It’s a Game of Millimeters

It’s a game of millimeters, I tell you.
The slightest adjustments can create optimum results when it comes to chord clarity.

And that is one of our prime directives as guitarists… to have the chords we play ring out cleanly, clearly, and for as long as possible.
(meaning, sustain is good!)

So when you work on your chords and they don’t sound right, what do you adjust?

Do you just wiggle your fingers around until it sounds good?

Just what exactly does one do to change the chord from a bevy of buzzes, thumps & rattles into a miniature symphony of euphonious timbres?
(wow… I said that beautifully)

As with any process, having a clear idea of the goal is crucial.
And here, the goal is to have every note in a chord you are holding ring out clearly & sustain for as long as it can.

Let’s discuss the particulars of what will impede said clearness & sustainness (not a word).


1. Fret/Finger Proximity

You need to know that you are always striving to put your fingertips on the strings as close as possible to the fret you are behind. The further away you are from the fret, the more likely that note will buzz & rattle. This is because the string is vibrating between the saddle (down by your right hand) and the fret. If your are not close to the fret, than the string will actually bounce up & down on the fret and result in that rattling buzzy sound. So the leverage you are applying with your left hand fingertip is imperative.

Notice I said above, “striving to…”. Sometimes, depending on the chord fingering, the fingertips are crammed together and you can only get so close to the fret. In this case, do the best you can to scoot the fingertips right up to the fret as possible. Fortunately, if you are not more than 50% of the way between the two frets, you should be fine. Although every guitar will be different in this regard. It’s depends on how the guitar is set up. (this week’s research assignment: look upguitar set up”)
And this is where you could consider trying different fingerings to maximize fret/finger proximity…

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2. One of the other fingers is touching the string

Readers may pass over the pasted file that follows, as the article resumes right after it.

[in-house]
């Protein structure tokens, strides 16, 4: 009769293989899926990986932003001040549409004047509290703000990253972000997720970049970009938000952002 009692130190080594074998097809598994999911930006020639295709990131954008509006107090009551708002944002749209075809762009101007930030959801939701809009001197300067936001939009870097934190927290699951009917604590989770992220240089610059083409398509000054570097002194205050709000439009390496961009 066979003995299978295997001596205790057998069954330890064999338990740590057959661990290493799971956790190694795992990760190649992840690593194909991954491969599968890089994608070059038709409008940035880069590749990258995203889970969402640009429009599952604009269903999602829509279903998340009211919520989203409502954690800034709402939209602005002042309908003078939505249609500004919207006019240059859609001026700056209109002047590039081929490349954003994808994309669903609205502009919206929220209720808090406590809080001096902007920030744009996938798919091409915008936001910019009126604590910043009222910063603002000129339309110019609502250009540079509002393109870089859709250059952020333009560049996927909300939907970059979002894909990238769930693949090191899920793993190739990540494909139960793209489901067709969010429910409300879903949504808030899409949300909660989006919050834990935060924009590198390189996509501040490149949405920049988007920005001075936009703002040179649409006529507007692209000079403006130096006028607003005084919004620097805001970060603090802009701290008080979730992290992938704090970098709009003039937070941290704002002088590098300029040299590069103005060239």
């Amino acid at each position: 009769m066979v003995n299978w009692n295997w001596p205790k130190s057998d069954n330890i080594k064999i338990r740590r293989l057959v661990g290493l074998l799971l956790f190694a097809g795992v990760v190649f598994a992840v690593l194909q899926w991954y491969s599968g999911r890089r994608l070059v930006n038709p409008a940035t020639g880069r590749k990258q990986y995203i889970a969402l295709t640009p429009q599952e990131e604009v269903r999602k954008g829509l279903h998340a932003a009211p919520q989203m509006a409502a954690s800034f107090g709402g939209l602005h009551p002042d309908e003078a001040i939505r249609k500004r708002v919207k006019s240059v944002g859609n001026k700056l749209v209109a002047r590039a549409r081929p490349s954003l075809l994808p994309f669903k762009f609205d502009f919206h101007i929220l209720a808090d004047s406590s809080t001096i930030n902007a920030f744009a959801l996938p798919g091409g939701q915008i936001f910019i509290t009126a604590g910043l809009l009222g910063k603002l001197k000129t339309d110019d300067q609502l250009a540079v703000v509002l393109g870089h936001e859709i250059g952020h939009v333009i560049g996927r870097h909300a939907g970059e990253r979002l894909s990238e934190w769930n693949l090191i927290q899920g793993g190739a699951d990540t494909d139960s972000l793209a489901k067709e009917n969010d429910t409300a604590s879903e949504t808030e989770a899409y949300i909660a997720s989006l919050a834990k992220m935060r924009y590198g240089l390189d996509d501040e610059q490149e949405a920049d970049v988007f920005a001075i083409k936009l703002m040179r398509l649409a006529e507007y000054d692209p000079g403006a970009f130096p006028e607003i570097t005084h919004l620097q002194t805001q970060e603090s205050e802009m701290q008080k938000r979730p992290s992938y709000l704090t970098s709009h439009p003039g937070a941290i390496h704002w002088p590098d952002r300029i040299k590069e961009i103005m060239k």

This is the usually culprit when you hear a thump instead of a ringing guitar string. Here is where it’s really a game of millimeters.
Fortunately, you just have to be barely not-touching the string with another finger for it not to interfere with it’s vibration.

I would go so far as to say that this is the number one challenge for beginning guitar students who are working on their very first chords.
(well, then why didn’t I list it as #1 in this list? hmm)

But guess what? This will always be an issue for the rest of your guitar playing life. Almost any chord you ever deal with will have to have each finger doing it’s job without touching something it’s not suppose to touch. Some chords are trickier than others, of course, but there is always a way to position your fingers to achieve clearance where it needs to be achieved.

One more thing…

An effective approach to getting your finger away from a string is to pick up the offending finger and play more off the back part of the tip, or the front part of the tip, accordingly. This is a good way to gain a millimeter, or two.

And also…

Remember, it doesn’t matter if you touch the string behind another fretting finger. This will not affect that string at all.

Oh, and heads-up…

If a string is ever-so-slightly vibrating against the fleshy part of another finger, it will result in a buzzy sound, not a thump, when you pick it.
This just means you’ve achieved a nanometer distance between your finger & the string.
Well done. Now, stop it.

Okay, that was three more things.
Moving on…


3. Finger Pressure

Most people in the beginning think that this is what will be their greatest challenge in learning guitar technique- holding the string down hard enough. But, as it turns out, it doesn’t really take that much pressure to hold a string down against the fret.

However, If your guitar has really heavy gauge strings & really high action, exertion might be an issue.

But most of the time, you don’t really have to put a death grip on your chords. As a matter of fact, most people often use too much pressure, which can result in fatigue, let alone causing the string to go out of tune.

Try this…
Take your first finger & put it on the 6th string at the 5th fret. Hold it firmly, like you normally would.
Now, very gradually release the pressure until the string starts to buzz, then press back down just enough to get the note to ring clearly.
This will show you exactly how much pressure is necessary. Try this with the other fingers on the other strings at various frets. Make it a ninja-like experience to discover how to play with a light touch. Maximum results with minimal effort!


4. Being right on top of the fret

If your fingertip is directly on top of the fret as you hold the string, the note will sound slightly, or completely muted. See #1 above.

As is frequently the goal on the path of guitar consciousness-raising, you want to point your own awareness towards your own playing & your own sound. Listen carefully to each note in the chord. Play the strings one at a time. If there are any issues, than diagnose the situation & see if any of these things discussed here are what are responsible. Then make adjustments. If you don’t change anything in your approach, than the situation will remain the same.

Which is a basic tenet for all of life, ya know.

More on that later. At this rate, I figure I’ve got 1500 more blogs left in me.

There’s no rush. That’s many milliseconds away.

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